GARDNERVILLE, Nev. - It's been a long couple of weeks for Landon Cooper, founder of Miles 2 Give. The seasoned runner is making his way across country in the name of cancer research.
He started the run on Valentine's Day, and averages about 21 miles per day. But don't be quick to call it his run.
"I don't want to be dubbed anything, because it's not about me. It's about us. It's our journey," Cooper said.
The journey began back in 2009. In November of that year, Cooper's friend, Ashley Davis, was diagnosed with Ewings Sarcoma Cancer.
"That resonated with me and told me something had to be done," he said.
Davis passed in April 2011. In her memory, and in the memory of the thousands of people battling all forms of Sarcoma, Cooper ran.
The 3,000 miles trip began in San Francisco and will end in Ocean City, Maryland in July.
Though he's tired, Cooper says he won't stop running.
"When it comes to overcoming adversity, when it comes to overcoming cancer, there's not a clock in or a clock out to that," he said. "So days when I feel like lead, and want to just be horizontal; It's a very pale comparison, but the reason we tailored the run the way we did was to give people hope and inspiration."
But he's also inspired himself. The inside of Cooper's RV is filled with signatures and sayings written by people he has met along the way. On the ceiling, Sarcoma survivors write their names. Cooper says that's because the ceiling is the closest thing to heaven they have.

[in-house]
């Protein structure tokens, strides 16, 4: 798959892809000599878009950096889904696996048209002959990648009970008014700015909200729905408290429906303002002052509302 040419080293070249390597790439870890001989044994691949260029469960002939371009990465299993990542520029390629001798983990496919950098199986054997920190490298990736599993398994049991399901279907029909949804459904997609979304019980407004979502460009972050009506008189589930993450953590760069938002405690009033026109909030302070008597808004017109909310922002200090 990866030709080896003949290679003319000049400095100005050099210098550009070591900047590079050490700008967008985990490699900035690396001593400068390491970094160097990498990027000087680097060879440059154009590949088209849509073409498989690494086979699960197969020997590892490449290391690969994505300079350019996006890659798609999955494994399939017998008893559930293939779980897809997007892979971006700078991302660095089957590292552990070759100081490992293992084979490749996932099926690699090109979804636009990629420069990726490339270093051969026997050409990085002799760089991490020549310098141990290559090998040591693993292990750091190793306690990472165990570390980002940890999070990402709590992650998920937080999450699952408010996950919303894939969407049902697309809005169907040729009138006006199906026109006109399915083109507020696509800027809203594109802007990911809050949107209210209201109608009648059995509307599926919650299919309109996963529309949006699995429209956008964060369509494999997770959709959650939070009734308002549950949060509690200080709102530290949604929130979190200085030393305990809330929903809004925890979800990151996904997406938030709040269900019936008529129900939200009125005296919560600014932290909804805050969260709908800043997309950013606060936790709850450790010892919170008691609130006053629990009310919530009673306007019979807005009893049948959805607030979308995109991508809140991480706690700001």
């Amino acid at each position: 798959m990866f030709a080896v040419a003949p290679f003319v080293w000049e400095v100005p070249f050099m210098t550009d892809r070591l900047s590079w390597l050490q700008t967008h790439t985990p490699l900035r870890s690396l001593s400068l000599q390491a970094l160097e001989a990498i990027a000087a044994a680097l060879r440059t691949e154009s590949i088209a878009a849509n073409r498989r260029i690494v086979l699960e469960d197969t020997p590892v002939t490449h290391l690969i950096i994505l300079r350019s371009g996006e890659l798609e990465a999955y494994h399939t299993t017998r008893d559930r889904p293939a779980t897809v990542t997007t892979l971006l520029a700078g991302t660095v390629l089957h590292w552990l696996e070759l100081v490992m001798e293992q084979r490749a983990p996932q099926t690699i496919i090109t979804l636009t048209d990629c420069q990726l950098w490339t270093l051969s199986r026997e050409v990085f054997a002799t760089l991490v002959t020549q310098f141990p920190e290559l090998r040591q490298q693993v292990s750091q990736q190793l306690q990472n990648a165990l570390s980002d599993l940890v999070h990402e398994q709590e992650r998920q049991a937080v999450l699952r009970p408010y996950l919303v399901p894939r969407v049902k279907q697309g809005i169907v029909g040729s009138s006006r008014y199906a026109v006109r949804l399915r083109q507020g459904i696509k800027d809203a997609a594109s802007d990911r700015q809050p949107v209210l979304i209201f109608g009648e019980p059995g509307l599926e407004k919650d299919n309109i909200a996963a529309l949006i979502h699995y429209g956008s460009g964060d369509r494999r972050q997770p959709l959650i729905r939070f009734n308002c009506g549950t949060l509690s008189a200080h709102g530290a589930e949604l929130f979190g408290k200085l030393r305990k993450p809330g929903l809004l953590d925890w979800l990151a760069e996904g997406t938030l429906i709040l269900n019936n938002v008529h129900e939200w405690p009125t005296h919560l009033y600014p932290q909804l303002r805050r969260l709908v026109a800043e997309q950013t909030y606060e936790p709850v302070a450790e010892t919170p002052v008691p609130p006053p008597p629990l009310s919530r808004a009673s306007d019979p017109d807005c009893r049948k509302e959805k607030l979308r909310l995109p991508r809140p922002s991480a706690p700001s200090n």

"We'll be raising money, but also leaving inspiration behind," he said.
Though only crossing into Nevada on Saturday, Cooper has already inspired a local family.
It's been nearly five years since Wesley Piper and his family were given the news that 17 year old Bailey Piper has Sarcoma. The cancer was in her knee, forcing the normally active young girl into a wheelchair.
"Of course it was devastating for her- she was 17, a senior in high school," Wesley Piper said. "But you know she looked at me and said, I know we're going to get through this."
And she did get through it. Though through her chemo treatment Bailey had ups and downs, a year after she was diagnosed, she ran a bell in the hospital signaling the end of her treatment. Now cancer free, she is studying graphic design in Texas.
Piper ran into Cooper by accident. Piper and his wife were out hiking, when they saw the RV. He did some quick internet searching, and found Cooper was running for the very disease that shook his family.
The Piper family organizes blood drives in honor of Bailey, but seeing Cooper run for people like his daughter, Piper says it inspires him to do more.
"It's almost as overwhelming as when I found out my daughter had cancer."
To donate to the cause or learn more about Cooper's journey, visit www.miles2give.org.